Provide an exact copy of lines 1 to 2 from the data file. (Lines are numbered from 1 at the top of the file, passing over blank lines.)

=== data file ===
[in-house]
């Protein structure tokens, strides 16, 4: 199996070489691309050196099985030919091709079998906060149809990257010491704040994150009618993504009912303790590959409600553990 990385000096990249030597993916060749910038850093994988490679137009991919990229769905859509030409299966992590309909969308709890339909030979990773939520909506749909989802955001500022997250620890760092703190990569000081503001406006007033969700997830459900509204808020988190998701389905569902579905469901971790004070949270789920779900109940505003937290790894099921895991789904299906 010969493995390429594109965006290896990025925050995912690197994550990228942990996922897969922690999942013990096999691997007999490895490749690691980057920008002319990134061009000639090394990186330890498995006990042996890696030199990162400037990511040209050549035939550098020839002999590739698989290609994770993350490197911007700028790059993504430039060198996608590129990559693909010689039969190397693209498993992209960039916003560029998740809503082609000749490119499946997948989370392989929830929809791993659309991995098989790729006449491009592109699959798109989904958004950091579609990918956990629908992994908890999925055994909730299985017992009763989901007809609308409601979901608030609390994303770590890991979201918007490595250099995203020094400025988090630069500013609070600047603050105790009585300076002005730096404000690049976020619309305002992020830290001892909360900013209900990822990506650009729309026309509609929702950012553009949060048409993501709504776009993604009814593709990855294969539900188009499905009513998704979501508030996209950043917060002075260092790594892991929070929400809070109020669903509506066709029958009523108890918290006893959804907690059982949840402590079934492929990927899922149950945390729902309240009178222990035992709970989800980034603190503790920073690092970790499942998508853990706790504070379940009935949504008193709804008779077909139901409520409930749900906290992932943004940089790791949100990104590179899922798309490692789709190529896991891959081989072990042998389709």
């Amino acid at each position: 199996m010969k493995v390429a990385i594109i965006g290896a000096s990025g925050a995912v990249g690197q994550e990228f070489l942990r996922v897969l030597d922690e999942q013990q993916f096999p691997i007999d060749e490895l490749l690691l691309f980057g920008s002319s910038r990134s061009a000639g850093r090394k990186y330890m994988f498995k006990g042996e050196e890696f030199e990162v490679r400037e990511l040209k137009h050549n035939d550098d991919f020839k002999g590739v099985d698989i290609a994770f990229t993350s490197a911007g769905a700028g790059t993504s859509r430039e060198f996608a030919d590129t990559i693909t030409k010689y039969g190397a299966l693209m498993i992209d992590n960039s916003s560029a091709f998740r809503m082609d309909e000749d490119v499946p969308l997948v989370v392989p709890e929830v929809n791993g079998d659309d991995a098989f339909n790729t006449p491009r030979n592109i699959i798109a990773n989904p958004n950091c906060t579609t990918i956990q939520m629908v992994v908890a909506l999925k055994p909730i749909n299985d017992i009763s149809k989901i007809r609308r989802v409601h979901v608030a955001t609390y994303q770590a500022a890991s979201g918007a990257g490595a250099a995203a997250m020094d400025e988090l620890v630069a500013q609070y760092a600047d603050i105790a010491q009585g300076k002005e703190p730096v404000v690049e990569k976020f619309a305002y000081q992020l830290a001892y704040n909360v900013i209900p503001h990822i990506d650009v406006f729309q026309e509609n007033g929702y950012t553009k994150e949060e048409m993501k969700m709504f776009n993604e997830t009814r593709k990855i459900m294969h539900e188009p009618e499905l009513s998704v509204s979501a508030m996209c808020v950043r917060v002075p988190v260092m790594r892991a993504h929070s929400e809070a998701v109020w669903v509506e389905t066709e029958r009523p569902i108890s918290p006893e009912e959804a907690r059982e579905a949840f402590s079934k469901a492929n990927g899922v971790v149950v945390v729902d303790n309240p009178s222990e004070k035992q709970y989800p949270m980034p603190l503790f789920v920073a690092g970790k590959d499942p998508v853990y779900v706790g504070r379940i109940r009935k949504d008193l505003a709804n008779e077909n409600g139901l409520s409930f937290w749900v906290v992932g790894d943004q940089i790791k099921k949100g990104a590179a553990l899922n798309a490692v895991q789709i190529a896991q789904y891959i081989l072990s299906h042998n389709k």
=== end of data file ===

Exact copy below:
[in-house]
């Protein structure tokens, strides 16, 4: 199996070489691309050196099985030919091709079998906060149809990257010491704040994150009618993504009912303790590959409600553990 990385000096990249030597993916060749910038850093994988490679137009991919990229769905859509030409299966992590309909969308709890339909030979990773939520909506749909989802955001500022997250620890760092703190990569000081503001406006007033969700997830459900509204808020988190998701389905569902579905469901971790004070949270789920779900109940505003937290790894099921895991789904299906 010969493995390429594109965006290896990025925050995912690197994550990228942990996922897969922690999942013990096999691997007999490895490749690691980057920008002319990134061009000639090394990186330890498995006990042996890696030199990162400037990511040209050549035939550098020839002999590739698989290609994770993350490197911007700028790059993504430039060198996608590129990559693909010689039969190397693209498993992209960039916003560029998740809503082609000749490119499946997948989370392989929830929809791993659309991995098989790729006449491009592109699959798109989904958004950091579609990918956990629908992994908890999925055994909730299985017992009763989901007809609308409601979901608030609390994303770590890991979201918007490595250099995203020094400025988090630069500013609070600047603050105790009585300076002005730096404000690049976020619309305002992020830290001892909360900013209900990822990506650009729309026309509609929702950012553009949060048409993501709504776009993604009814593709990855294969539900188009499905009513998704979501508030996209950043917060002075260092790594892991929070929400809070109020669903509506066709029958009523108890918290006893959804907690059982949840402590079934492929990927899922149950945390729902309240009178222990035992709970989800980034603190503790920073690092970790499942998508853990706790504070379940009935949504008193709804008779077909139901409520409930749900906290992932943004940089790791949100990104590179899922798309490692789709190529896991891959081989072990042998389709």